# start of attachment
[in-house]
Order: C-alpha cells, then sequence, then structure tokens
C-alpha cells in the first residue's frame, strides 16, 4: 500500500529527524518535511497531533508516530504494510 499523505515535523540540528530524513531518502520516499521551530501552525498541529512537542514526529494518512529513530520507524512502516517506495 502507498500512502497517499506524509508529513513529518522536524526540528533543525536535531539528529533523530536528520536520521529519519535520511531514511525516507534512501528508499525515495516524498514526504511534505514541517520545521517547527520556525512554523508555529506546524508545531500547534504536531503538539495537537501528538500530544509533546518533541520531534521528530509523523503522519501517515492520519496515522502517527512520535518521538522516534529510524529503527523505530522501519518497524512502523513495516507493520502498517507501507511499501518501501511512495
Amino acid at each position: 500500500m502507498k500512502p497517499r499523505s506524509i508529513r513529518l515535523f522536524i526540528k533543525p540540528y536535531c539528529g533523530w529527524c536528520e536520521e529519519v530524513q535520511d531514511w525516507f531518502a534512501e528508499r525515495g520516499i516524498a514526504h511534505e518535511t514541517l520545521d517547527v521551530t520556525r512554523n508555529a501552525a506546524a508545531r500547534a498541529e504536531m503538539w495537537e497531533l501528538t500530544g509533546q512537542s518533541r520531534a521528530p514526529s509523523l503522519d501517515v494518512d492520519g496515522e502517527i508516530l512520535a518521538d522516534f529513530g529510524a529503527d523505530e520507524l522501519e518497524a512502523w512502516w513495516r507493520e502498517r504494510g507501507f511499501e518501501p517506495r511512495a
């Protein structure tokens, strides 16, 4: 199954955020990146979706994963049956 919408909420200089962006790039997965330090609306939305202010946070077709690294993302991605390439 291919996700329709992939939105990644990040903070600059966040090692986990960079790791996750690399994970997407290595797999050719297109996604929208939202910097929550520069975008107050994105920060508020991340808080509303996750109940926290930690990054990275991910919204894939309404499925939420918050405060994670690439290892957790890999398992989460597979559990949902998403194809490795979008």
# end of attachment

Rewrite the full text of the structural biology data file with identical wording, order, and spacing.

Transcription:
[in-house]
Order: C-alpha cells, then sequence, then structure tokens
C-alpha cells in the first residue's frame, strides 16, 4: 500500500529527524518535511497531533508516530504494510 499523505515535523540540528530524513531518502520516499521551530501552525498541529512537542514526529494518512529513530520507524512502516517506495 502507498500512502497517499506524509508529513513529518522536524526540528533543525536535531539528529533523530536528520536520521529519519535520511531514511525516507534512501528508499525515495516524498514526504511534505514541517520545521517547527520556525512554523508555529506546524508545531500547534504536531503538539495537537501528538500530544509533546518533541520531534521528530509523523503522519501517515492520519496515522502517527512520535518521538522516534529510524529503527523505530522501519518497524512502523513495516507493520502498517507501507511499501518501501511512495
Amino acid at each position: 500500500m502507498k500512502p497517499r499523505s506524509i508529513r513529518l515535523f522536524i526540528k533543525p540540528y536535531c539528529g533523530w529527524c536528520e536520521e529519519v530524513q535520511d531514511w525516507f531518502a534512501e528508499r525515495g520516499i516524498a514526504h511534505e518535511t514541517l520545521d517547527v521551530t520556525r512554523n508555529a501552525a506546524a508545531r500547534a498541529e504536531m503538539w495537537e497531533l501528538t500530544g509533546q512537542s518533541r520531534a521528530p514526529s509523523l503522519d501517515v494518512d492520519g496515522e502517527i508516530l512520535a518521538d522516534f529513530g529510524a529503527d523505530e520507524l522501519e518497524a512502523w512502516w513495516r507493520e502498517r504494510g507501507f511499501e518501501p517506495r511512495a
């Protein structure tokens, strides 16, 4: 199954955020990146979706994963049956 919408909420200089962006790039997965330090609306939305202010946070077709690294993302991605390439 291919996700329709992939939105990644990040903070600059966040090692986990960079790791996750690399994970997407290595797999050719297109996604929208939202910097929550520069975008107050994105920060508020991340808080509303996750109940926290930690990054990275991910919204894939309404499925939420918050405060994670690439290892957790890999398992989460597979559990949902998403194809490795979008």